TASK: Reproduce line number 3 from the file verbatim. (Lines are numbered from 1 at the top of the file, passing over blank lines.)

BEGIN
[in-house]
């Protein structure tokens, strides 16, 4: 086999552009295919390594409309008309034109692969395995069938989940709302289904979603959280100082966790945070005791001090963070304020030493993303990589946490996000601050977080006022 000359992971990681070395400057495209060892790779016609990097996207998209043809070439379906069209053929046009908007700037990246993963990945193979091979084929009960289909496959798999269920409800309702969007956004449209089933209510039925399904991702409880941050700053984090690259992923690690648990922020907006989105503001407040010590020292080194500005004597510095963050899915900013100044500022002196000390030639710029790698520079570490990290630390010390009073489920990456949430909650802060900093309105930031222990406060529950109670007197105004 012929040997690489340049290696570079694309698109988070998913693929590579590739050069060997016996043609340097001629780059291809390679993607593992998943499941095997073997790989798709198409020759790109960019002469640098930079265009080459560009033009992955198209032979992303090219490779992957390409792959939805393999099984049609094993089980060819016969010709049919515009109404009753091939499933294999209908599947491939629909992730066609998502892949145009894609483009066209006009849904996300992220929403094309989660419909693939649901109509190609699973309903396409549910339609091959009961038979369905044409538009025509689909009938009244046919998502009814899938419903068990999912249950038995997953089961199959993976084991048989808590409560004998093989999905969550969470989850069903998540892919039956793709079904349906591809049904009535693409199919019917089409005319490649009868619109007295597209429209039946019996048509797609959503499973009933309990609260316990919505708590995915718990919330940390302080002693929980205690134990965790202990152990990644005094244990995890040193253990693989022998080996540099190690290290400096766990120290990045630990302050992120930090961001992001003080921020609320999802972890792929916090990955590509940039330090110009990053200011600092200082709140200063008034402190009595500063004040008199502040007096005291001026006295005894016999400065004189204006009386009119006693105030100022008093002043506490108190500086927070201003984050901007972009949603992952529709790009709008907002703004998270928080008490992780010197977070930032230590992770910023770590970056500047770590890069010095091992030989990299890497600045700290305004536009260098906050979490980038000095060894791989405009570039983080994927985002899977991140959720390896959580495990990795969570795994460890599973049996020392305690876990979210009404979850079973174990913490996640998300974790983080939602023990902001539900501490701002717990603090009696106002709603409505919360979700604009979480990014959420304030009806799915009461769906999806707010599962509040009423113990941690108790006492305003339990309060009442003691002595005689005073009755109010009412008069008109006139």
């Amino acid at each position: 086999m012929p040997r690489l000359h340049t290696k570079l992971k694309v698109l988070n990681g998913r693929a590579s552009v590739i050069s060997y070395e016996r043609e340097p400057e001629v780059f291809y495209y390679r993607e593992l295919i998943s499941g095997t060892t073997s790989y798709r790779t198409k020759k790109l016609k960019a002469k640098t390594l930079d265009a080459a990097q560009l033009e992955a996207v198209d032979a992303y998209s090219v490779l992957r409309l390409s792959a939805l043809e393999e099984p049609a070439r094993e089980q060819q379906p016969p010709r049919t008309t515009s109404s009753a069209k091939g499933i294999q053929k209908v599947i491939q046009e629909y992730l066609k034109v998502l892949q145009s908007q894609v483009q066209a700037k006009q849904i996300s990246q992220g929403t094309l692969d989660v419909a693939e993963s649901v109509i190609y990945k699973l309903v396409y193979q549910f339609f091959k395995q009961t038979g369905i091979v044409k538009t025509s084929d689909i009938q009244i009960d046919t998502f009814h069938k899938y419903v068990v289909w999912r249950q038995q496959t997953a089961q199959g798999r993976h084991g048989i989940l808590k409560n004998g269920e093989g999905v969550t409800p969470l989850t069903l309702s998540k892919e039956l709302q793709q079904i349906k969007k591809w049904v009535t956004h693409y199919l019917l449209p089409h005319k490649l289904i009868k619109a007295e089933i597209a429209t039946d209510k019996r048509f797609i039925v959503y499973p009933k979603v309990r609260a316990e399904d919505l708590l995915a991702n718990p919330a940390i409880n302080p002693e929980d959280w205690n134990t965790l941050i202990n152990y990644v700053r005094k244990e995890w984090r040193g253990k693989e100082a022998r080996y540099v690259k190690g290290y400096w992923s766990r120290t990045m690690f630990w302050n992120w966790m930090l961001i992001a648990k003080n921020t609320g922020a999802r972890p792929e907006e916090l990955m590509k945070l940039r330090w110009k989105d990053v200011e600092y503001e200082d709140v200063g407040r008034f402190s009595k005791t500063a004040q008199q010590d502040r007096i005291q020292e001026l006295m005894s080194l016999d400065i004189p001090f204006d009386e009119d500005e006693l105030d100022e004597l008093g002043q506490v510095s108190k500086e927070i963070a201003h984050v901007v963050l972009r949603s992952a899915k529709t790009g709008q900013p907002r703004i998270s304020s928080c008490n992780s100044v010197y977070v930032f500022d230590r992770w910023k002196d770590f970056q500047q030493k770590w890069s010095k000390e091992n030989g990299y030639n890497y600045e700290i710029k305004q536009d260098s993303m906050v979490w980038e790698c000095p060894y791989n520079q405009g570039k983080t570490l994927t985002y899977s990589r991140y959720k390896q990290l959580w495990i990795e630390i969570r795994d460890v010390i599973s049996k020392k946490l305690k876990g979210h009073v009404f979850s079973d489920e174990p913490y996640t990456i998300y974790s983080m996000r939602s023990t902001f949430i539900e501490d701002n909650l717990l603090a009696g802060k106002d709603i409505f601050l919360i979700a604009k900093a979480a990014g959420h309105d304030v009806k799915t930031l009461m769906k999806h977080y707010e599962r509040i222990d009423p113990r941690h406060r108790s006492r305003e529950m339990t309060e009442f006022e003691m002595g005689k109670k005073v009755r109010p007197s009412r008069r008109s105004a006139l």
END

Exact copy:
């Amino acid at each position: 086999m012929p040997r690489l000359h340049t290696k570079l992971k694309v698109l988070n990681g998913r693929a590579s552009v590739i050069s060997y070395e016996r043609e340097p400057e001629v780059f291809y495209y390679r993607e593992l295919i998943s499941g095997t060892t073997s790989y798709r790779t198409k020759k790109l016609k960019a002469k640098t390594l930079d265009a080459a990097q560009l033009e992955a996207v198209d032979a992303y998209s090219v490779l992957r409309l390409s792959a939805l043809e393999e099984p049609a070439r094993e089980q060819q379906p016969p010709r049919t008309t515009s109404s009753a069209k091939g499933i294999q053929k209908v599947i491939q046009e629909y992730l066609k034109v998502l892949q145009s908007q894609v483009q066209a700037k006009q849904i996300s990246q992220g929403t094309l692969d989660v419909a693939e993963s649901v109509i190609y990945k699973l309903v396409y193979q549910f339609f091959k395995q009961t038979g369905i091979v044409k538009t025509s084929d689909i009938q009244i009960d046919t998502f009814h069938k899938y419903v068990v289909w999912r249950q038995q496959t997953a089961q199959g798999r993976h084991g048989i989940l808590k409560n004998g269920e093989g999905v969550t409800p969470l989850t069903l309702s998540k892919e039956l709302q793709q079904i349906k969007k591809w049904v009535t956004h693409y199919l019917l449209p089409h005319k490649l289904i009868k619109a007295e089933i597209a429209t039946d209510k019996r048509f797609i039925v959503y499973p009933k979603v309990r609260a316990e399904d919505l708590l995915a991702n718990p919330a940390i409880n302080p002693e929980d959280w205690n134990t965790l941050i202990n152990y990644v700053r005094k244990e995890w984090r040193g253990k693989e100082a022998r080996y540099v690259k190690g290290y400096w992923s766990r120290t990045m690690f630990w302050n992120w966790m930090l961001i992001a648990k003080n921020t609320g922020a999802r972890p792929e907006e916090l990955m590509k945070l940039r330090w110009k989105d990053v200011e600092y503001e200082d709140v200063g407040r008034f402190s009595k005791t500063a004040q008199q010590d502040r007096i005291q020292e001026l006295m005894s080194l016999d400065i004189p001090f204006d009386e009119d500005e006693l105030d100022e004597l008093g002043q506490v510095s108190k500086e927070i963070a201003h984050v901007v963050l972009r949603s992952a899915k529709t790009g709008q900013p907002r703004i998270s304020s928080c008490n992780s100044v010197y977070v930032f500022d230590r992770w910023k002196d770590f970056q500047q030493k770590w890069s010095k000390e091992n030989g990299y030639n890497y600045e700290i710029k305004q536009d260098s993303m906050v979490w980038e790698c000095p060894y791989n520079q405009g570039k983080t570490l994927t985002y899977s990589r991140y959720k390896q990290l959580w495990i990795e630390i969570r795994d460890v010390i599973s049996k020392k946490l305690k876990g979210h009073v009404f979850s079973d489920e174990p913490y996640t990456i998300y974790s983080m996000r939602s023990t902001f949430i539900e501490d701002n909650l717990l603090a009696g802060k106002d709603i409505f601050l919360i979700a604009k900093a979480a990014g959420h309105d304030v009806k799915t930031l009461m769906k999806h977080y707010e599962r509040i222990d009423p113990r941690h406060r108790s006492r305003e529950m339990t309060e009442f006022e003691m002595g005689k109670k005073v009755r109010p007197s009412r008069r008109s105004a006139l």